While MATS Part 1 covers only formations that can maintain separation from each other visually, JSP 318A outlines procedures to be followed for 'stream' formations in which formation elements may maintain separation from each other either visually or by radar or by the use of station keeping equipment. For stream formations of more than one mile but less than three miles in length only the lead aircraft is required to squawk Mode 3/A and Mode C. Controllers are to identify the full extent of the stream formation during radar handovers, when effecting co-ordination and when passing traffic information. There is no requirement for formation elements not in visual contact with the leader to confirm that they have received or acted upon ATC instructions or clearances.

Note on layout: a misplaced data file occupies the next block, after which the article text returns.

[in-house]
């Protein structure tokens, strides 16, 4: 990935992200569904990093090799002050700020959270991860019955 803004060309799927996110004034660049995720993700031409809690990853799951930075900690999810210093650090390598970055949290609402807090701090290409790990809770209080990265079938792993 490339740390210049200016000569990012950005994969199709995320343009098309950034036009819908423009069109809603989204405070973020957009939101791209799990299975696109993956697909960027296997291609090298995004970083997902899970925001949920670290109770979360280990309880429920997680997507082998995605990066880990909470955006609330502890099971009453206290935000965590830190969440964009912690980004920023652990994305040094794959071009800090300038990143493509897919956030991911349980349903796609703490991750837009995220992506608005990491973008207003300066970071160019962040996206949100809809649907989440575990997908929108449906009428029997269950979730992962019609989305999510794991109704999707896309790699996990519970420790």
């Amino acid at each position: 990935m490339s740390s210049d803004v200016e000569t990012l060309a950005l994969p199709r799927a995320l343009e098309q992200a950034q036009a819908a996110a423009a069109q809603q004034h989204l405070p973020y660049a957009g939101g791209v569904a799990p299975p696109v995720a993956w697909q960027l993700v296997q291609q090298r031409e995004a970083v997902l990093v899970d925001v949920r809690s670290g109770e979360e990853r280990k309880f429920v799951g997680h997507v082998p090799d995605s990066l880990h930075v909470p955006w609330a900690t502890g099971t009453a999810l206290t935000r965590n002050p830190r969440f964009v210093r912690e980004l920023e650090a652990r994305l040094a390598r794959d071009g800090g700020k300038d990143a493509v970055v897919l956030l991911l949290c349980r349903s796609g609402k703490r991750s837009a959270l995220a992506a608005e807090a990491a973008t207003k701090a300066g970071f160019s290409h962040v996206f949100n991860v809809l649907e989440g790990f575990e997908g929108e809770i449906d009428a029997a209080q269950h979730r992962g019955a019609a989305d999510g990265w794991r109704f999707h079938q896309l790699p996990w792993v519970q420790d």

The Report of the Investigation included the following conclusions:
- […]In particular the MOD [Ministry of Defence] has reduced the maximum permitted separation between aircraft within formations receiving an ATS service and introduced further restrictions for formations flying in category A to E airspace. In addition revised RT [radio telephony] procedures aimed at preventing confusion over the number of aircraft in formation and ensuring that all aircraft are at the formation's assigned level or altitude have been introduced. NATS and MOD have independently but co-operatively commissioned research into SSR garbling and the problems associated with formations and Short Term Conflict Alert (STCA) with the aim of allowing all elements of a formation to be allocated individual SSR codes.